Could vs. Would – What’s the Difference?

English is full of verbs that seem interchangeable or at least only trivially different, but skilled writers know when and how to use them for maximum clarity.

Could and would are two such verbs. They both have many uses, which makes them confusing for many beginning writers and English language learners.

Although they seem similar, there are definite situations when one word is more appropriate than the other. Verb choice is a crucial part of careful writing, so read on to find out the differences between these two confusing verbs.

What is the Difference Between Could and Would?

In this article, I will compare could vs. would, and I will use both words in several example sentences. This way, you will be able to see them in their proper context.

Additionally, I will show you a memory tool that can help you choose would or could correctly every time.

When to Use Could

Definition of would definition and definition of could definitionWhat does could mean? Could is a verb with many senses.

Could is the past tense of can, a verb used to denote ability. In this sense, could refers to some ability that someone had in the past.

For example,

  • In high school, I could dunk a basketball.
  • In my prime, I could bench press 250 pounds.

In both of these examples, could is being used to express an ability that the speaker had in the past.

In other instances, could is a modal verb used to denote possibility. It is also used for some conditional present and future tenses of can.

For example,

  • You could have gone to the park with your friends if you had finished your homework on time.
  • Over the next three days, temperatures could reach the low 20s in Washington, posing one last crucial test for the buds. –The Washington Post

In both of these examples, could is expressing possibility: things that could have been true or things that could yet come true.

For more on condition sentences, see here.

When to Use Would

Define would and define could What does would mean? Would is also a verb with many senses.

Would is the past tense of will, which denotes both ability and certainty.

  • In high school, I would do my homework on the bus.
  • While I was working, I would go out to eat more frequently.

In these examples, the speaker is using would to express a past action, which is helpful when comparing would vs. could.

Let’s take the first of these two examples,

  • In high school, I could do my homework on the bus.
  • In high school, I would do my homework on the bus.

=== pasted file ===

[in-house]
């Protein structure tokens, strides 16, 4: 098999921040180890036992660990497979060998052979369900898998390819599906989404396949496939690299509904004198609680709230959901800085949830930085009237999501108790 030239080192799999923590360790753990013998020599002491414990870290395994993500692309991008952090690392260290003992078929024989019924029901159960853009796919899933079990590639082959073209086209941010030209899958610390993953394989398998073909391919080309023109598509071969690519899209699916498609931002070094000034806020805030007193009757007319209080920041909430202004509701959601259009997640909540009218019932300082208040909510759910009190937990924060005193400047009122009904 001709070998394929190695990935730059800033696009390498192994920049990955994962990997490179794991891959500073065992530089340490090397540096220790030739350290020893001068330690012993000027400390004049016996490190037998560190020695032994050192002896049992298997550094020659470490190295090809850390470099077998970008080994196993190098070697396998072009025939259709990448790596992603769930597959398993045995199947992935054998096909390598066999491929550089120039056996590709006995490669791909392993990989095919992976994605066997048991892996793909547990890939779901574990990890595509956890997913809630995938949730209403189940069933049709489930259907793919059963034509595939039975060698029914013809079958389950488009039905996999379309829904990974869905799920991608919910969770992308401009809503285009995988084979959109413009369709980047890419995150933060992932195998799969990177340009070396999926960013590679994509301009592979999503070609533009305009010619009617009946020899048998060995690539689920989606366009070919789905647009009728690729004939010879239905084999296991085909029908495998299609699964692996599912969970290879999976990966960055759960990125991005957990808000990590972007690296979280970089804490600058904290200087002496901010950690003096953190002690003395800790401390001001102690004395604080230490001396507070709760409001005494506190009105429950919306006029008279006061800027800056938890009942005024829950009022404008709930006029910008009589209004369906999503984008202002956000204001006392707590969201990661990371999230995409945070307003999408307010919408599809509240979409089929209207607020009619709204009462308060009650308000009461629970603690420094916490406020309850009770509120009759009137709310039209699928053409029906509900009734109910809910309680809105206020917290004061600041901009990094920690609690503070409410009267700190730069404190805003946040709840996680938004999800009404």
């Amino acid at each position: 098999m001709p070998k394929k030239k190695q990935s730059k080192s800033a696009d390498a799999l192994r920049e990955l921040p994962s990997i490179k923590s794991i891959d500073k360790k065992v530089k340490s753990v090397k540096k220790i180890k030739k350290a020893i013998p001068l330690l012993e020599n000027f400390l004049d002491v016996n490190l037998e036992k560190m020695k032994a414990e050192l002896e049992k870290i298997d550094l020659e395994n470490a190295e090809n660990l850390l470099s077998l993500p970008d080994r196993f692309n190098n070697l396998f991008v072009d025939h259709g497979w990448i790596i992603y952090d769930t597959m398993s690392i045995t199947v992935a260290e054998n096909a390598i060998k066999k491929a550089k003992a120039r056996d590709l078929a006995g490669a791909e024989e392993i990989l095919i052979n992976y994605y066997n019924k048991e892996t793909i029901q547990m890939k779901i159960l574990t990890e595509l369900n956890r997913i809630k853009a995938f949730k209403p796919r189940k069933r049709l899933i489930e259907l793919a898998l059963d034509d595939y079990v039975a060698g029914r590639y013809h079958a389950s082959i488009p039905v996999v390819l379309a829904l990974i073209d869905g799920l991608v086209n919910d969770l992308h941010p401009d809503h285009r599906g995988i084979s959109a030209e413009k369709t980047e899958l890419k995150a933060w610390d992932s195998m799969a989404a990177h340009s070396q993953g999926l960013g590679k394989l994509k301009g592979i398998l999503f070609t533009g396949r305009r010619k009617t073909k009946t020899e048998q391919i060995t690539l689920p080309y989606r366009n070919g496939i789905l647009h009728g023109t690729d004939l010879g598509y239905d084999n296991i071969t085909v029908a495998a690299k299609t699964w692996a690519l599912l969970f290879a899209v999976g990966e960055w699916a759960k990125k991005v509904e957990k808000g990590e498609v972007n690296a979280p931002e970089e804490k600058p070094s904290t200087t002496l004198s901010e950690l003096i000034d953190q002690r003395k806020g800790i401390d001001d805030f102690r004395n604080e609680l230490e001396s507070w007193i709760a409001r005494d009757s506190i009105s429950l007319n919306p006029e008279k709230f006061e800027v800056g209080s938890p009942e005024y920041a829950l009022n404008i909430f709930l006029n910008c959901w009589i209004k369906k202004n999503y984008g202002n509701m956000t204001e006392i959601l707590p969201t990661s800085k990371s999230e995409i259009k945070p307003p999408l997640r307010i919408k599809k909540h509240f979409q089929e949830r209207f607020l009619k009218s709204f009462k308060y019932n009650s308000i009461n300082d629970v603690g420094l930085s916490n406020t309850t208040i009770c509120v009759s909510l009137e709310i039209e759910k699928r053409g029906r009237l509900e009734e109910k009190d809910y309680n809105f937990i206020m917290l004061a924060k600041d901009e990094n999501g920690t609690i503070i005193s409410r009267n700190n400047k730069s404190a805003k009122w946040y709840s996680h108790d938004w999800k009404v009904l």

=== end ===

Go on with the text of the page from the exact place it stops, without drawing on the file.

As you can see, could is simply making a statement of ability. When I was in high school, I could do my homework on the bus. I had the ability to do my homework on the bus, but this doesn’t mean that I did. I simply had the ability to do so.

Conversely, would is making a definite claim. Doing my homework on the bus was something that I did do, not just something that I had the ability to do.

Would is also a modal verb used to denote possibility, and it often refers to something that is conditional but definite within those conditions.

Here are some examples,

  • If I were to take a vacation, it would be somewhere warm and tropical.
  • I would buy a big house if I had a million dollars.
  • A mega-luxury deal that would merge Neiman Marcus with the company that owns Saks Fifth Avenue is in the works, sources told The Post. –New York Post

Again, these examples make definite claims. Let’s again look at the first example,

  • If I were to take a vacation, it could be somewhere warm and tropical.
  • If I were to take a vacation, it would be somewhere warm and tropical.

As you can see, could is making a simple claim of ability. If I were to take a vacation, it could be somewhere tropical, but it also could be somewhere cold—perhaps Colorado to go skiing.

But, when we use would, there is no question where the vacation will be. It will be somewhere tropical.

Trick to Remember the Difference

could versus would Could and would are related, but they mean different things. Could expresses possibility, while would expresses certainty and intent.

A good way to remember the differences between these two words is simply to bring each word back to its root verb.

  • Could is the past tense of can.
  • Would is the past tense of will.

If you are looking to make a statement of ability, think to yourself, “I can do that.”

If you are looking to make a statement of certainty or intent, think to yourself, “I will do that.”

This won’t always get you to the right answer, but it should work most of the time.

Summary

Is it could or would? Both could and would are verbs that have many senses.

  • Could is a conditional verb that expresses possibility.
  • Would is a conditional verb that expresses certainty, intent, or both.

Could is also the past tense of can. Would is the past tense of will. Both of these words start with the same letter as their root verb, which makes them easy to remember.